How Much Does TMS Therapy Cost?

Repetitive Transcranial Magnetic Stimulation (rTMS), also known as TMS, is an FDA-approved therapeutic approach for addressing Major Depressive Disorder and …

Repetitive Transcranial Magnetic Stimulation (rTMS), also known as TMS, is an FDA-approved therapeutic approach for addressing Major Depressive Disorder and Obsessive Compulsive Disorder (OCD). TMS Therapy utilizes a specialized device positioned on a patient’s head, designed to activate regions of the brain that exhibit reduced activity in individuals experiencing symptoms of depression and OCD. Initially introduced to the public in 2008, TMS treatment was extremely costly, with only one available device (NeuroStar) that medical practitioners could obtain at a high cost, resulting in high treatment prices. Many doctors using this device would bill upwards of $16,000 for a complete treatment regimen. Today however, the landscape has evolved, offering a broader range of TMS therapies at more accessible costs.

In the past, the initial high cost of TMS was influenced by several factors. First, the initial cost of the equipment itself was such a huge investment, it prohibited most medical practitioners to provide more affordable treatments to their patients. Additionally, the earliest publicly accessible devices imposed charges ranging between $60 to $100 per treatment session on doctors. Consequently, physicians needed to generate a minimum of $60 to $100 per session to cover these costs, inclusive of expenses for skilled TMS technicians and associated overheads, before realizing any profit.

Alternative devices gained FDA approval, such as the “Deep TMS” machine by Brainsway and the “MagVita” machine by MagVenture. The MagVita machine and the CloudTMS machine, for instance, offered doctors the advantage of not incurring per-treatment charges, contributing to a reduction in overall treatment expenses on the patient.

Presently, there are a total of seven FDA-approved TMS machines in the United States, with two recent additions to this lineup. The latest devices comprise the Apollo TMS from Germany, featuring a robotic arm for coil placement, unlike other machines that employ simpler locking mechanisms, and NexSTim, originating from neurosurgery technology aimed at brain imaging and locating specific neural targets.

Amid inquiries from patients and providers regarding machine preferences at different locations, it’s worth noting that the treatment protocol itself holds greater significance than the specific machine employed. Every FDA-approved machine initially pursued its regulatory clearance based on its likeness to other TMS machines, underscoring the substantial commonality among these devices.

TMS has become significantly more affordable to the majority, shedding its high-cost reputation. Starting from 2013, substantial insurance providers like Aetna, Cigna, Blue Cross Blue Shield, Blue Shield of California (Magellan), Anthem Blue Cross, and Medicare began including TMS in their coverage. This inclusion of TMS under insurance coverage has led to a marked reduction in its cost for individuals seeking treatment. Nonetheless, the extent of coverage differs based on the specific insurance company in question. Some insurers stipulate that patients must have previously attempted at least four different antidepressant medications before being eligible for TMS coverage while other insurance providers adopt a more flexible approach.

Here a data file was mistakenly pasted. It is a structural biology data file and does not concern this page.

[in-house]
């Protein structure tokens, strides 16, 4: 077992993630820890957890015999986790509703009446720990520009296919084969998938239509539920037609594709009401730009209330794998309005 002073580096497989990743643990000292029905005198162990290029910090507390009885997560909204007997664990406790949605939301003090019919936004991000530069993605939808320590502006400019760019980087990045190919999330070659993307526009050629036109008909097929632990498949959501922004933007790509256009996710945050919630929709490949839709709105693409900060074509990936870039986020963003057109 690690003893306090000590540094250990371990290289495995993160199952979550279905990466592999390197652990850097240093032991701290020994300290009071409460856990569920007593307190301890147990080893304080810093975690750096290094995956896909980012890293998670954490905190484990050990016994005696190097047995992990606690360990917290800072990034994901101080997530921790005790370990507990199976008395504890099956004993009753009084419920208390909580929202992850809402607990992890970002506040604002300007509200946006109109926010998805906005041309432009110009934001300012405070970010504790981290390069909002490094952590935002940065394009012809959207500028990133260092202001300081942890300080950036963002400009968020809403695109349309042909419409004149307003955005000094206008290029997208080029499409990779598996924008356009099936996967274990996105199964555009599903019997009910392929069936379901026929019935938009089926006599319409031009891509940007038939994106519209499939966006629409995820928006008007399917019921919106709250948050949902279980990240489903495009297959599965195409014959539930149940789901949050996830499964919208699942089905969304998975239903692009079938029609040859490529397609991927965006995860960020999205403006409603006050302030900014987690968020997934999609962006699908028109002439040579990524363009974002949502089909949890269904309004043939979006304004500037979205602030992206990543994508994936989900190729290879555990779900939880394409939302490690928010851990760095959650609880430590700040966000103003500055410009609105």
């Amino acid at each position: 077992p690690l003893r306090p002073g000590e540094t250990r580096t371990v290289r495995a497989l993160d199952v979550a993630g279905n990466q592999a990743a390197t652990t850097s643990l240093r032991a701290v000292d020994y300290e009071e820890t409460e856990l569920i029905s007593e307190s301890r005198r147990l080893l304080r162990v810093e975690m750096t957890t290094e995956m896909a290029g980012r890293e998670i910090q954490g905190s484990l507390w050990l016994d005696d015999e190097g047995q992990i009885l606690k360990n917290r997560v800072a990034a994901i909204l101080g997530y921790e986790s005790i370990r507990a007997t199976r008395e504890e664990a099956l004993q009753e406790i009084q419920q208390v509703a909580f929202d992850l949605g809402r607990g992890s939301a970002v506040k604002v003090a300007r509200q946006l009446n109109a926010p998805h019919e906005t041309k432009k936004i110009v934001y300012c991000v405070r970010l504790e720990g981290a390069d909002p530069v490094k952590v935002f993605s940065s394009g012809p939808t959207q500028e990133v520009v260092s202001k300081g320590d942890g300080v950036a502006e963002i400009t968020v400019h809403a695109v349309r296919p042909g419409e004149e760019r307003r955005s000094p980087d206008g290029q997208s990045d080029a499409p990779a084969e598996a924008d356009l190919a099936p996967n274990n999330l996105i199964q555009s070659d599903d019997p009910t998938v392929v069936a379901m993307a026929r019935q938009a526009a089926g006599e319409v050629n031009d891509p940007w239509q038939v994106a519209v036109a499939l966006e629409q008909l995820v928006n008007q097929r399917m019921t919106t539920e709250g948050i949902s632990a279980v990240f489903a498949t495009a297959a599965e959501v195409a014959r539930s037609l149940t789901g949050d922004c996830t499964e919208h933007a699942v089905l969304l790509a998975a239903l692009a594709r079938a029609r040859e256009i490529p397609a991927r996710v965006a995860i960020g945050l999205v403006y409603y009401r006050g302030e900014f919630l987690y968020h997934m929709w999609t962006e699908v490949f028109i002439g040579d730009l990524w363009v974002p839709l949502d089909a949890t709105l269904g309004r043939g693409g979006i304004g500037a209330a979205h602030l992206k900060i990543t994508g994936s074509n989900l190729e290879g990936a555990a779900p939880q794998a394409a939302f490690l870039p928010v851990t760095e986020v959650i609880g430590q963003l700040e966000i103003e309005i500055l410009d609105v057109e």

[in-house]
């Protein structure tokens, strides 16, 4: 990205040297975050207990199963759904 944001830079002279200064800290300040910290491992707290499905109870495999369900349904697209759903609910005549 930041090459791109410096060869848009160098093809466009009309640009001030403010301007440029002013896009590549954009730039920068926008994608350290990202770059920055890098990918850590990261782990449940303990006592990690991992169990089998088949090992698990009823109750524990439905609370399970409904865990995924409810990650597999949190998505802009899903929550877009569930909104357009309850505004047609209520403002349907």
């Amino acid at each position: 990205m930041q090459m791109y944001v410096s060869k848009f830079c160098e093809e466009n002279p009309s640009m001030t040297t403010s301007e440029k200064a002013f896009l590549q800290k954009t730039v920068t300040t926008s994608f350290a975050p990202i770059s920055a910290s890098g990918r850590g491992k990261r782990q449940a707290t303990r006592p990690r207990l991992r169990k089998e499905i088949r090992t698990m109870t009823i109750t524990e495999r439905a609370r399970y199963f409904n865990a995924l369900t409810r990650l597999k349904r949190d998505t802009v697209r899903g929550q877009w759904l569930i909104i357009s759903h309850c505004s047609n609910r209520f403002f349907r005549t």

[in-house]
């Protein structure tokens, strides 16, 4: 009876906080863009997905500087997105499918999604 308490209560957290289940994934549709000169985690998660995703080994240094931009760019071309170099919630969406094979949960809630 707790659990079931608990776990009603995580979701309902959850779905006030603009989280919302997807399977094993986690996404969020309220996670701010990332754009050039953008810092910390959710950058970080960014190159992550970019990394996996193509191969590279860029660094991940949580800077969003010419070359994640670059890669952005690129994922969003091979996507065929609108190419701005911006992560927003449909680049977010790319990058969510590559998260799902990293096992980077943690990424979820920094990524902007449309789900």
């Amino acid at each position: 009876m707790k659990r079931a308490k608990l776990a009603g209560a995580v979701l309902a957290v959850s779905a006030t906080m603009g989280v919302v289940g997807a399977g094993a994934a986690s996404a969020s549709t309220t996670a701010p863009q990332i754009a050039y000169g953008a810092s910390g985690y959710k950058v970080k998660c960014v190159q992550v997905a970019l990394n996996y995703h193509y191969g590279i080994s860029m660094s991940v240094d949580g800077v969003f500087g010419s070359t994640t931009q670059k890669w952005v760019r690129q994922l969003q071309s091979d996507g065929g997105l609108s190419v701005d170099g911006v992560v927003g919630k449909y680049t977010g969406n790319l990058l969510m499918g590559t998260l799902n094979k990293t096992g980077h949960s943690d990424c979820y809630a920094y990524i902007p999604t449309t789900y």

As of 2023, here are the latest requirements from major insurance companies:

  • Aetna: Two prior antidepressant medications, plus one “augmentation” with overlapping medication usage.
  • Beacon Health Options: Requirement of two previous antidepressant medications.
  • Blue Cross Blue Shield: The criteria vary based on the specific policy. Some plans, such as BCBS of Illinois, mandate a history of four past antidepressant trials, while others permit only two prior attempts. Contact provider to find out more.
  • Blue Shield of California (Magellan): Requirement of four previous antidepressant medications.
  • HealthNet (MHN): Requirement of four previous antidepressant medications from at least two different classes.
  • Cigna: Requirement of two antidepressant medications of two different classes (e.g., both can’t be SSRI’s)
  • Medicare: Requirement of one previous antidepressant (note that this differs depending on exact geographic location)
  • United Healthcare (Optum): Requirement of four previous antidepressant medications.

Please note that each of these companies also mandates a minimum of two months of psychotherapy as a prerequisite before insured for TMS treatments. To determine if your insurance covers TMS treatment, the simplest approach is to complete our treatment history form. Within 24 hours, we will inform you about the coverage status of your treatment.

Encouragingly, there are potential exceptions. Our collaboration with more comprehensive programs, which might encompass TMS, esketamine, and group therapy, can lead to increased likelihood of insurance approval for these bundled services compared to individual ones.

As a leading provider of Personalized TMS in Southern California and Las Vegas, we are committed to further reducing the cost of TMS. We firmly believe that exceptional mental health care should be accessible to everyone, regardless of their financial circumstances. If you or a loved one wish to explore more about TMS costs, we invite you to schedule a consultation with one of our specialists today.

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